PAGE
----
Mahisi

Mahisi village is ancient and, according to the legend commonly known throughout Bihar, was the place where Mandan Misra, a great philosopher of the Eighth Century, lived.

It is here that Sankaracharya came from the south and had a philosophic discussion first with Mandan Misra and then with his wife Bharati Devi. The story mentions that Sankaracharya first met a maid servant filling up her pitcher from a tank and asked her where Mandan Misra lived. The maid servant replied in Sanskrit that he should go a little farther and when he could find a village on the same path where even the birds talk Sanskrit he should know that Mandan Misra lived there.

Sankaracharya was amazed and followed the direction and came to Maheshi. He had a philosophic discussion (Shastrartha) and Mandan Misra was defeated. Mandan Misra's wife Bharati Devi told Sankara- charya that he had to defeat her also who was the other half of Mandan Misra. Sankaracharya agreed and Bharati Devi put some questions based on sexology. Sankaracharya could not reply as he did not know anything of sexology, and went back to equip him.

The body was left and the soul went into some one else to get an inkling of sexology. Sankaracharya subsequently defeated Bharati Devi in the discussion. The villagers still show a mound at Maheshi village and mention that the philosophic discussion took place at that site. It is at this village Maheshi that there is an Ugratara temple and it is said that Mandan was a devotee of this deity.

Ugratara temples are extremely rare in this part of the country. So far as it is known, there is no other regular temple of Ugratara anywhere in Bihar, although the image of Tara particularly of the Pala period have been found at various places, including Kurkihar in Gaya district. The worship of this rare deity at this in accessible village excites curiosity, but can be explained from its background.

Ugratara is also known as Maha-Cina-Tara and this later Buddhistic image has been imported into India from Tibet through Nepal. Saharsa district is quite close to Nepal. The frontiers of Saharsa district and the district of Saptari in Nepal adjoin. The cult of Tantricism has had a great development in the district of Saharsa. Ugratara is an image of Tantric culture.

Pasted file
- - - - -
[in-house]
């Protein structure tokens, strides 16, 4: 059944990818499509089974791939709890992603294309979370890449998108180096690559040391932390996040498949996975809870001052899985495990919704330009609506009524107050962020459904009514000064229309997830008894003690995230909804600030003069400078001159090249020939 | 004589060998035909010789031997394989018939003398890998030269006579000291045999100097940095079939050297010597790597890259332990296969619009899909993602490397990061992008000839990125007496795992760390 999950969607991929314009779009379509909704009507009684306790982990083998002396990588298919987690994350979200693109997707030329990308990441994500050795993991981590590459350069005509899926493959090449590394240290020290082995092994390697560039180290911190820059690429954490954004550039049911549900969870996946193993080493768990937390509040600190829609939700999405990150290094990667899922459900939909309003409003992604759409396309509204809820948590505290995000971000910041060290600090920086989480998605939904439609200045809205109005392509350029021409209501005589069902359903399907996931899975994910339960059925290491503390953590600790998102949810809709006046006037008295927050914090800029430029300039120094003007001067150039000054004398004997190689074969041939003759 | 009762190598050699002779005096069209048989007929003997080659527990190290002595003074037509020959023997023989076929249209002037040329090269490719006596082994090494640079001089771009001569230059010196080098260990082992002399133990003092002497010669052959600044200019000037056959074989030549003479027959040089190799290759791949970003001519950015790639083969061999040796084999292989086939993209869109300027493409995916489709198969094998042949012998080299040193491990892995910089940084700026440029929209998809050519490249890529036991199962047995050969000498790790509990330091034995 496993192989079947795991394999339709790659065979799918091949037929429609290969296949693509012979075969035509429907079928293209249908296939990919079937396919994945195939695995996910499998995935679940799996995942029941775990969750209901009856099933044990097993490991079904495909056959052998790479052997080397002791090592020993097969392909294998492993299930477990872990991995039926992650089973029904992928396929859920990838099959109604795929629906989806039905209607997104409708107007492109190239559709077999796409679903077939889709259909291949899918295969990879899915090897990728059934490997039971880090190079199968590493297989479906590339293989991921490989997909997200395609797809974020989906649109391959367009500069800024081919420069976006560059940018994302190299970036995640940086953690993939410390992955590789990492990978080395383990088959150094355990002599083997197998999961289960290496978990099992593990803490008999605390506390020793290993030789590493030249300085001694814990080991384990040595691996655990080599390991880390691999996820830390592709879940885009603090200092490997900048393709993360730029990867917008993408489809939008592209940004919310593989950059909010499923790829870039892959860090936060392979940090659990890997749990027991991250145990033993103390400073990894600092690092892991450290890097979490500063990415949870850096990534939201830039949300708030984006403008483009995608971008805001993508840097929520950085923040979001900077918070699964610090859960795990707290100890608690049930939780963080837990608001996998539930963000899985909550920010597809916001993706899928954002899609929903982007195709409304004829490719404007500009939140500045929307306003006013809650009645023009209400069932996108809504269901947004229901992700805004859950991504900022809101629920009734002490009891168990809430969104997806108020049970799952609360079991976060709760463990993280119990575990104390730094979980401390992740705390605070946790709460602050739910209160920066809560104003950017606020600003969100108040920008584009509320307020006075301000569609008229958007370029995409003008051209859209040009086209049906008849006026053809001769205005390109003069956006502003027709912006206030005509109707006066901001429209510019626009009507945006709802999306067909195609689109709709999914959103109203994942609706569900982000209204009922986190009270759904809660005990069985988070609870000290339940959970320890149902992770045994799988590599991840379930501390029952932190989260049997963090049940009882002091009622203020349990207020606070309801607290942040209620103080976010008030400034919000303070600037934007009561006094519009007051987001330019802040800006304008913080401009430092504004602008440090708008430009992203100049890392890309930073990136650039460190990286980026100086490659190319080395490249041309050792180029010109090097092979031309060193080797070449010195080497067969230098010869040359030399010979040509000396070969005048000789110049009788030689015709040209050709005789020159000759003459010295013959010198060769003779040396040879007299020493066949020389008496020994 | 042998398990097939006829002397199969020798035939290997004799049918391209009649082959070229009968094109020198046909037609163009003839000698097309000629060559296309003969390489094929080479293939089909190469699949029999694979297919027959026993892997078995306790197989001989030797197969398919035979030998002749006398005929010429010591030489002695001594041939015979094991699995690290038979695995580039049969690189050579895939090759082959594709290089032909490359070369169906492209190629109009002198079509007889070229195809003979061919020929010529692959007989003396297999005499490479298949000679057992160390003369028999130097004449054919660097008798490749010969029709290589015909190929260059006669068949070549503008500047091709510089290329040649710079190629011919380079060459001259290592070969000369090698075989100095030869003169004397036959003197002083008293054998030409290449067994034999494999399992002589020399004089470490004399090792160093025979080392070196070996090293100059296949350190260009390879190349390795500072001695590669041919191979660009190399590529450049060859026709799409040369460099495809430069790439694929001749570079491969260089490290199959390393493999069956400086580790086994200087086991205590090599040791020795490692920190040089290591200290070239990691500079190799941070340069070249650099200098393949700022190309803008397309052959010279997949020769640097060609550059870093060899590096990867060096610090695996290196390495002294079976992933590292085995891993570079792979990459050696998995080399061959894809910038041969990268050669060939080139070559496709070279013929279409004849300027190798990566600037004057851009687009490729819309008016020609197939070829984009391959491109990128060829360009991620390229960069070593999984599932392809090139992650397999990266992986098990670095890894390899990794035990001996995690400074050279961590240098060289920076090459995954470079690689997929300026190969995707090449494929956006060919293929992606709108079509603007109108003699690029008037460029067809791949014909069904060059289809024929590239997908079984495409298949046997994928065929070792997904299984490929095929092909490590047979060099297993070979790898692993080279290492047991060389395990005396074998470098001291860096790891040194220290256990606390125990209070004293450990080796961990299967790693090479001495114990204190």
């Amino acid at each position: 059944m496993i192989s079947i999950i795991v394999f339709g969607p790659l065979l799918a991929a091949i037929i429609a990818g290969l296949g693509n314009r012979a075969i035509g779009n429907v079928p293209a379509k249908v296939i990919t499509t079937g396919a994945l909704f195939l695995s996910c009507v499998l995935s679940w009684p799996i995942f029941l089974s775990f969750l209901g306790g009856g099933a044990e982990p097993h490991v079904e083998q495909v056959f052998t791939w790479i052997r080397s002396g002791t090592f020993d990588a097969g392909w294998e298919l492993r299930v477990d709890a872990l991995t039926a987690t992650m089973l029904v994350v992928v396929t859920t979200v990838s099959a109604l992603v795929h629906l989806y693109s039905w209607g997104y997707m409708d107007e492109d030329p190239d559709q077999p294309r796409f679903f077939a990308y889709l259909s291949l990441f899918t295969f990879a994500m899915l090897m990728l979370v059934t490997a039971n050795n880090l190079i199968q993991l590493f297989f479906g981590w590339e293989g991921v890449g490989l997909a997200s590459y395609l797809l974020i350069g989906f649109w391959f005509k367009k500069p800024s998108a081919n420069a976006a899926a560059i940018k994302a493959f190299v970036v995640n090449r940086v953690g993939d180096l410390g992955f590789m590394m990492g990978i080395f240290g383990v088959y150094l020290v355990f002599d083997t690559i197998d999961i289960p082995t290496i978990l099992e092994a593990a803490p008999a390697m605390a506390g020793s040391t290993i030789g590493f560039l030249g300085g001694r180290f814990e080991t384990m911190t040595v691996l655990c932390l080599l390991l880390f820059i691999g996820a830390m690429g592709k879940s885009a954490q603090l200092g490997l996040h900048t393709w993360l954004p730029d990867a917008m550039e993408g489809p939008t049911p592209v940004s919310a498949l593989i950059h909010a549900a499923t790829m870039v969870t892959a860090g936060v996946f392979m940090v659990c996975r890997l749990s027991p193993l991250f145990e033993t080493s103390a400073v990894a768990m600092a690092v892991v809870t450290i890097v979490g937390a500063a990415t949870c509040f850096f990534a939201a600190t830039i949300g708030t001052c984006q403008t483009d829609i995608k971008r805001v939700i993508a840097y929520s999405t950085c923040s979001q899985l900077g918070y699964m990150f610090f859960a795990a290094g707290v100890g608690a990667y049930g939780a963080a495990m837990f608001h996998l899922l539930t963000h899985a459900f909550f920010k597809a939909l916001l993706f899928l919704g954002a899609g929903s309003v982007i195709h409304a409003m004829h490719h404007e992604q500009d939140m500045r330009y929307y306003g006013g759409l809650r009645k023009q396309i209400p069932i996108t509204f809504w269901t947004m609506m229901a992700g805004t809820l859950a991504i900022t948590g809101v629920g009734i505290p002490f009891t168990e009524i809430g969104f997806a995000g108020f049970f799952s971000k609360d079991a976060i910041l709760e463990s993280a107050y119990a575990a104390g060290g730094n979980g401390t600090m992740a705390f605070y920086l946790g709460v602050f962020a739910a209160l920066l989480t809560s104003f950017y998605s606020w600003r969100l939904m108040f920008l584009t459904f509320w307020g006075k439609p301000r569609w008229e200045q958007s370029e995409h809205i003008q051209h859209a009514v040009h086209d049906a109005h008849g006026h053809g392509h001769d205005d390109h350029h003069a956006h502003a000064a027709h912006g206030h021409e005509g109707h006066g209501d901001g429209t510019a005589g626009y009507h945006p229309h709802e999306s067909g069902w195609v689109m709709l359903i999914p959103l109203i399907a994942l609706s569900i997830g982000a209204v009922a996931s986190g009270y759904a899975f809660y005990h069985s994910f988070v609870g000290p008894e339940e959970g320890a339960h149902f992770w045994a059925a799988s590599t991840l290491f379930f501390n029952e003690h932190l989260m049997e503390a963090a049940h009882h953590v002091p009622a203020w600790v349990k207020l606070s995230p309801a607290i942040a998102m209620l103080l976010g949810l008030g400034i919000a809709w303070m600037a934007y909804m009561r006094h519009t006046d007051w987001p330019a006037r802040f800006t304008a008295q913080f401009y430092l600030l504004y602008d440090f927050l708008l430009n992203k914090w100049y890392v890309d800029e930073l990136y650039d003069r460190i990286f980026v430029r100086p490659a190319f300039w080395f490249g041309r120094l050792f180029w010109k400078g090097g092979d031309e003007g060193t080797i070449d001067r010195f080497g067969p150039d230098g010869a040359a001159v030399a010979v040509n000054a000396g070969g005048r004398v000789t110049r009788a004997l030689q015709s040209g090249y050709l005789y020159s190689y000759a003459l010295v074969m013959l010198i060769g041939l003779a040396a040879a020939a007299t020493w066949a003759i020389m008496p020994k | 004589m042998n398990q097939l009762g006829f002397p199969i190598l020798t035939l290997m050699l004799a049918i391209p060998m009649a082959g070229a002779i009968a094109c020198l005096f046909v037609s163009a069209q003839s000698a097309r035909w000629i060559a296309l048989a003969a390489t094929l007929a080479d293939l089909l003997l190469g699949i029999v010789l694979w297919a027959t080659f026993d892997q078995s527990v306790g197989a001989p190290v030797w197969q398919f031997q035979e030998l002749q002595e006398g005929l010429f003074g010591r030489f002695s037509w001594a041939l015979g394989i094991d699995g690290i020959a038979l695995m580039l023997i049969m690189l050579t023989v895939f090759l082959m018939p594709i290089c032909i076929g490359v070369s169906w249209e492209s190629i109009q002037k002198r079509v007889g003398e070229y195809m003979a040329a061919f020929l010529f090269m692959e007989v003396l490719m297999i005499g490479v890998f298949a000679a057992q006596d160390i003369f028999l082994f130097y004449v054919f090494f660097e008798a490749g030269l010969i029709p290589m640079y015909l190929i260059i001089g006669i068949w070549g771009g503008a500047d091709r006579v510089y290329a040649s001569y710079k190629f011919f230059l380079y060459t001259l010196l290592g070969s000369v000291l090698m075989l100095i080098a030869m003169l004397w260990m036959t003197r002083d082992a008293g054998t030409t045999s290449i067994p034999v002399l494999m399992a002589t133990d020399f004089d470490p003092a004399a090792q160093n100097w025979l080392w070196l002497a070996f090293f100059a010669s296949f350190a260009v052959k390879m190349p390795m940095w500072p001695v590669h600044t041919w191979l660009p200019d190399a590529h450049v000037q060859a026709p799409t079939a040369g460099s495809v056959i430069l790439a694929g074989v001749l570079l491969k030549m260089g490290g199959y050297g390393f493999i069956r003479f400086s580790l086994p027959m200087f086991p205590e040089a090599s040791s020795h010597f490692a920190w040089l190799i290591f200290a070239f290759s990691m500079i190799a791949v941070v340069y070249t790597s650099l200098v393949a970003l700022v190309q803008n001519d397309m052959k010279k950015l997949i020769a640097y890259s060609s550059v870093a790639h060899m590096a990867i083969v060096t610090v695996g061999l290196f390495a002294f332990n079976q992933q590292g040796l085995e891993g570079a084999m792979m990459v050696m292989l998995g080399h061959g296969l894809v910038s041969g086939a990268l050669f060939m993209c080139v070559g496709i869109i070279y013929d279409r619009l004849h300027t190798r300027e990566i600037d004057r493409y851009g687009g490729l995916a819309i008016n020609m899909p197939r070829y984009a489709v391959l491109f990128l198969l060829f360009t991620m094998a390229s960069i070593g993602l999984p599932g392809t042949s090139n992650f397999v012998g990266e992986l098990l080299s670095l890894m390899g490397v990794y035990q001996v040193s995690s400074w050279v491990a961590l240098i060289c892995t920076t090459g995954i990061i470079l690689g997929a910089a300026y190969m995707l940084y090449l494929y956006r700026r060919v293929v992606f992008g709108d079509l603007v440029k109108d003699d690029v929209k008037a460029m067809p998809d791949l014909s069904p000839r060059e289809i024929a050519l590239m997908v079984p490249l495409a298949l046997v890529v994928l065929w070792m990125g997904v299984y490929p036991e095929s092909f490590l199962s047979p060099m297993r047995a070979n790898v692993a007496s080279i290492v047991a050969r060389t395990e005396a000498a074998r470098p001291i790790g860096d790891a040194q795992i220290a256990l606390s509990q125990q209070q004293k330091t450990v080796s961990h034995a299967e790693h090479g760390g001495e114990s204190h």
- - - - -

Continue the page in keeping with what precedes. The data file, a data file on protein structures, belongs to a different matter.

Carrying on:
It has been mentioned: "The Sanmoha Tantra speaks of the Tantric culture of foreign countries like Bahlika, Kirata, Bhota, Cina, Mahacina, Parasika, Airaka, Kamboja, Huna, Yavana, Gandhara and Nepal. This does not mean that the Indian Tantras were prevalent in all these countries, though we know they were prevalent in some of them. It means, if anything at all, that these foreign countries also possessed modes of esotericculture, and that some of them were known in India, and recognized as being similar to the other Indian Tantras.

It is, therefore, very difficult to find out what the borrowed elements, if any, are in the Tantras. They are so well-fitted into the system that they have lost their exotic character. Yet some stray references may be discovered in the Tantras to the borrowing of foreign modes of Sadhana. A particular mode of Tantric Sadhana called Cinacara is found in the Tantras. The Tara-Tantra, adopted both by Hinduism and Buddhism, says that the cult of Cinacara came from Maha Cina.

A well- known Brahmana sage Vasishtha is said to have gone to the country of Maha Cina to learn this mode of Sadhana from the Buddha. It was not to he found either in India or in Tibet. So Vasishtha had to go to Maha Cina, where the Buddha into the secret doctrine of Cinacara initiated him. He subsequently came back to India and propagated it. Some scholars are inclined to discover in this Cinacara a distant echo of the secret societies of Chia. It is tile cult of the Maha-Cina-Tara, which is introduced by tile Cinacara.